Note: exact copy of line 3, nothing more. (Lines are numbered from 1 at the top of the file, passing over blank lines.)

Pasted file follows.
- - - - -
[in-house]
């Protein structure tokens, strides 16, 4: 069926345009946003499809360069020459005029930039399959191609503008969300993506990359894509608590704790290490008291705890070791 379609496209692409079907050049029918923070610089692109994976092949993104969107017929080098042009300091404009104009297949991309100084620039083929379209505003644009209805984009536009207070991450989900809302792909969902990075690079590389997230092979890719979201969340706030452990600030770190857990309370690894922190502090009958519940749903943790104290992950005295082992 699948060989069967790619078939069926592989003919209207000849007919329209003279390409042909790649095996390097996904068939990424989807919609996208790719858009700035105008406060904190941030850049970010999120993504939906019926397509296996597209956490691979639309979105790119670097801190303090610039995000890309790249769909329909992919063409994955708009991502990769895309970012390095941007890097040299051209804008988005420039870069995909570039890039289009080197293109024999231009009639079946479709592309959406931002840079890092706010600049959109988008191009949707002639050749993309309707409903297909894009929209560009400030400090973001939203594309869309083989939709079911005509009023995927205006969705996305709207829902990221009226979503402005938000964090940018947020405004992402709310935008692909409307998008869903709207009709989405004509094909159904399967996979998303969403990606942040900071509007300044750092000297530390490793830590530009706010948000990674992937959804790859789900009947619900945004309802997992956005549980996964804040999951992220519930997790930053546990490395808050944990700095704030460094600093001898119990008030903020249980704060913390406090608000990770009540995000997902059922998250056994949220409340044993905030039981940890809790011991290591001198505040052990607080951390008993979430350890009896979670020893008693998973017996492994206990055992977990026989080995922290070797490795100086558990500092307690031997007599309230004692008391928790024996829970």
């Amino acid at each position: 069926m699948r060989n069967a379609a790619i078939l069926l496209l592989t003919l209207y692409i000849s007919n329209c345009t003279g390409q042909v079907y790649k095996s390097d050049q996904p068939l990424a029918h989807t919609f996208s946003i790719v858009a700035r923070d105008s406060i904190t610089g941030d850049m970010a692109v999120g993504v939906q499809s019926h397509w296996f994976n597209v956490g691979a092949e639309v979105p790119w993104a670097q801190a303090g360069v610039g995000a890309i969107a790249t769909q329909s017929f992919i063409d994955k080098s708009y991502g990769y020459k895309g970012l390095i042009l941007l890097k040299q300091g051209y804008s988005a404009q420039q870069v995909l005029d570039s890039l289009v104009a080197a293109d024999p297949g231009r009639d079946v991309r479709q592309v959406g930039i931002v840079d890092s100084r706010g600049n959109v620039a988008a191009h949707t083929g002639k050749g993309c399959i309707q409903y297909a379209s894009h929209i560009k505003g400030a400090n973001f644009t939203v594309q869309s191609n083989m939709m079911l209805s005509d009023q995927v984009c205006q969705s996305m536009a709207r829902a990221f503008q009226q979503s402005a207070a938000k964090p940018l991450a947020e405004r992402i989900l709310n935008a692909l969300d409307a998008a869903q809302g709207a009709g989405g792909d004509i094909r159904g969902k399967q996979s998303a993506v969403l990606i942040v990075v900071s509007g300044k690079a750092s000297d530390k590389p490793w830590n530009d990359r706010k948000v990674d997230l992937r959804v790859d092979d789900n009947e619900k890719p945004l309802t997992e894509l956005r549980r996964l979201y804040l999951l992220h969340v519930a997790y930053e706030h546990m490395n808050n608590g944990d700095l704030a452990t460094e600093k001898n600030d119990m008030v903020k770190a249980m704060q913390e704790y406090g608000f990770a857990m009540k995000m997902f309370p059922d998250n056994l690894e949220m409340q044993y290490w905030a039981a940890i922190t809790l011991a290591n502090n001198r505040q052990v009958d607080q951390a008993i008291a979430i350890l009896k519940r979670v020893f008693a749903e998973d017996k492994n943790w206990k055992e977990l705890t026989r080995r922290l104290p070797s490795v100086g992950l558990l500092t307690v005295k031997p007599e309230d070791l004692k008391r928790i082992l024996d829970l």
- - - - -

């Amino acid at each position: 069926m699948r060989n069967a379609a790619i078939l069926l496209l592989t003919l209207y692409i000849s007919n329209c345009t003279g390409q042909v079907y790649k095996s390097d050049q996904p068939l990424a029918h989807t919609f996208s946003i790719v858009a700035r923070d105008s406060i904190t610089g941030d850049m970010a692109v999120g993504v939906q499809s019926h397509w296996f994976n597209v956490g691979a092949e639309v979105p790119w993104a670097q801190a303090g360069v610039g995000a890309i969107a790249t769909q329909s017929f992919i063409d994955k080098s708009y991502g990769y020459k895309g970012l390095i042009l941007l890097k040299q300091g051209y804008s988005a404009q420039q870069v995909l005029d570039s890039l289009v104009a080197a293109d024999p297949g231009r009639d079946v991309r479709q592309v959406g930039i931002v840079d890092s100084r706010g600049n959109v620039a988008a191009h949707t083929g002639k050749g993309c399959i309707q409903y297909a379209s894009h929209i560009k505003g400030a400090n973001f644009t939203v594309q869309s191609n083989m939709m079911l209805s005509d009023q995927v984009c205006q969705s996305m536009a709207r829902a990221f503008q009226q979503s402005a207070a938000k964090p940018l991450a947020e405004r992402i989900l709310n935008a692909l969300d409307a998008a869903q809302g709207a009709g989405g792909d004509i094909r159904g969902k399967q996979s998303a993506v969403l990606i942040v990075v900071s509007g300044k690079a750092s000297d530390k590389p490793w830590n530009d990359r706010k948000v990674d997230l992937r959804v790859d092979d789900n009947e619900k890719p945004l309802t997992e894509l956005r549980r996964l979201y804040l999951l992220h969340v519930a997790y930053e706030h546990m490395n808050n608590g944990d700095l704030a452990t460094e600093k001898n600030d119990m008030v903020k770190a249980m704060q913390e704790y406090g608000f990770a857990m009540k995000m997902f309370p059922d998250n056994l690894e949220m409340q044993y290490w905030a039981a940890i922190t809790l011991a290591n502090n001198r505040q052990v009958d607080q951390a008993i008291a979430i350890l009896k519940r979670v020893f008693a749903e998973d017996k492994n943790w206990k055992e977990l705890t026989r080995r922290l104290p070797s490795v100086g992950l558990l500092t307690v005295k031997p007599e309230d070791l004692k008391r928790i082992l024996d829970l």